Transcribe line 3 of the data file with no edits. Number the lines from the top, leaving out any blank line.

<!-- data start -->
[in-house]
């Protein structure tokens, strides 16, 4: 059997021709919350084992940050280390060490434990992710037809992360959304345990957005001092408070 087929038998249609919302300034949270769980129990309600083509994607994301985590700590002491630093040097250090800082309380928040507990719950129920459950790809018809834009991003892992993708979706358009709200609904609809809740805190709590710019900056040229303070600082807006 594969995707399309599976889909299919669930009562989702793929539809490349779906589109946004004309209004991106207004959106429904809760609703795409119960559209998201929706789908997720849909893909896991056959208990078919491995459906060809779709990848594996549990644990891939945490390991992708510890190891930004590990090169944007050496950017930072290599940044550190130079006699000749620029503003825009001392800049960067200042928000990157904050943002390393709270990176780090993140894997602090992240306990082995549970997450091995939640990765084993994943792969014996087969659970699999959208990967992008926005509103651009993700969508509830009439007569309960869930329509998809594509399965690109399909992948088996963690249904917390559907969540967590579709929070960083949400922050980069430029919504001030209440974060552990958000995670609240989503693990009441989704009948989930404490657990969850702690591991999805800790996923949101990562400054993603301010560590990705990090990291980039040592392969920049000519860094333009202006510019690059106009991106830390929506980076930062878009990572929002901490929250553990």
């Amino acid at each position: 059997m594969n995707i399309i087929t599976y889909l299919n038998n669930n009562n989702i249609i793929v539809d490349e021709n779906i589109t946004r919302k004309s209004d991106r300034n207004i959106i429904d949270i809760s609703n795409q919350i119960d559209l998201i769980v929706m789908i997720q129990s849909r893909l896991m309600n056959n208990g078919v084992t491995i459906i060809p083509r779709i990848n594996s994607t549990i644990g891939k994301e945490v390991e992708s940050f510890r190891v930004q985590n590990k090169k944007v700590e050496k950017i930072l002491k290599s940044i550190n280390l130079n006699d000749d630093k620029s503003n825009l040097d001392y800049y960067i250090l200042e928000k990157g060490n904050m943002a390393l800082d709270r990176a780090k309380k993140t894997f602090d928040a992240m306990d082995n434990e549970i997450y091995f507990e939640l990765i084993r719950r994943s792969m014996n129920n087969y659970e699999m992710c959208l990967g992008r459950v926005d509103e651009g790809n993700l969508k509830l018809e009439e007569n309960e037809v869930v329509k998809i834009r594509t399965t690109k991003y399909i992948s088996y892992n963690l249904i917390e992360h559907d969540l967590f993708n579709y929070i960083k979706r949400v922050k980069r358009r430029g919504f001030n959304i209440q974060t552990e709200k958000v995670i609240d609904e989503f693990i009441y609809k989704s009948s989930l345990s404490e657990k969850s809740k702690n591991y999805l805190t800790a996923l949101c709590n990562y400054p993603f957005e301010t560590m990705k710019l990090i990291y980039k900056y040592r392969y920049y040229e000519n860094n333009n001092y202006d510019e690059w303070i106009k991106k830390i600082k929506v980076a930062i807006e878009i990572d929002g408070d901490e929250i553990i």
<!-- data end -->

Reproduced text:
């Amino acid at each position: 059997m594969n995707i399309i087929t599976y889909l299919n038998n669930n009562n989702i249609i793929v539809d490349e021709n779906i589109t946004r919302k004309s209004d991106r300034n207004i959106i429904d949270i809760s609703n795409q919350i119960d559209l998201i769980v929706m789908i997720q129990s849909r893909l896991m309600n056959n208990g078919v084992t491995i459906i060809p083509r779709i990848n594996s994607t549990i644990g891939k994301e945490v390991e992708s940050f510890r190891v930004q985590n590990k090169k944007v700590e050496k950017i930072l002491k290599s940044i550190n280390l130079n006699d000749d630093k620029s503003n825009l040097d001392y800049y960067i250090l200042e928000k990157g060490n904050m943002a390393l800082d709270r990176a780090k309380k993140t894997f602090d928040a992240m306990d082995n434990e549970i997450y091995f507990e939640l990765i084993r719950r994943s792969m014996n129920n087969y659970e699999m992710c959208l990967g992008r459950v926005d509103e651009g790809n993700l969508k509830l018809e009439e007569n309960e037809v869930v329509k998809i834009r594509t399965t690109k991003y399909i992948s088996y892992n963690l249904i917390e992360h559907d969540l967590f993708n579709y929070i960083k979706r949400v922050k980069r358009r430029g919504f001030n959304i209440q974060t552990e709200k958000v995670i609240d609904e989503f693990i009441y609809k989704s009948s989930l345990s404490e657990k969850s809740k702690n591991y999805l805190t800790a996923l949101c709590n990562y400054p993603f957005e301010t560590m990705k710019l990090i990291y980039k900056y040592r392969y920049y040229e000519n860094n333009n001092y202006d510019e690059w303070i106009k991106k830390i600082k929506v980076a930062i807006e878009i990572d929002g408070d901490e929250i553990i």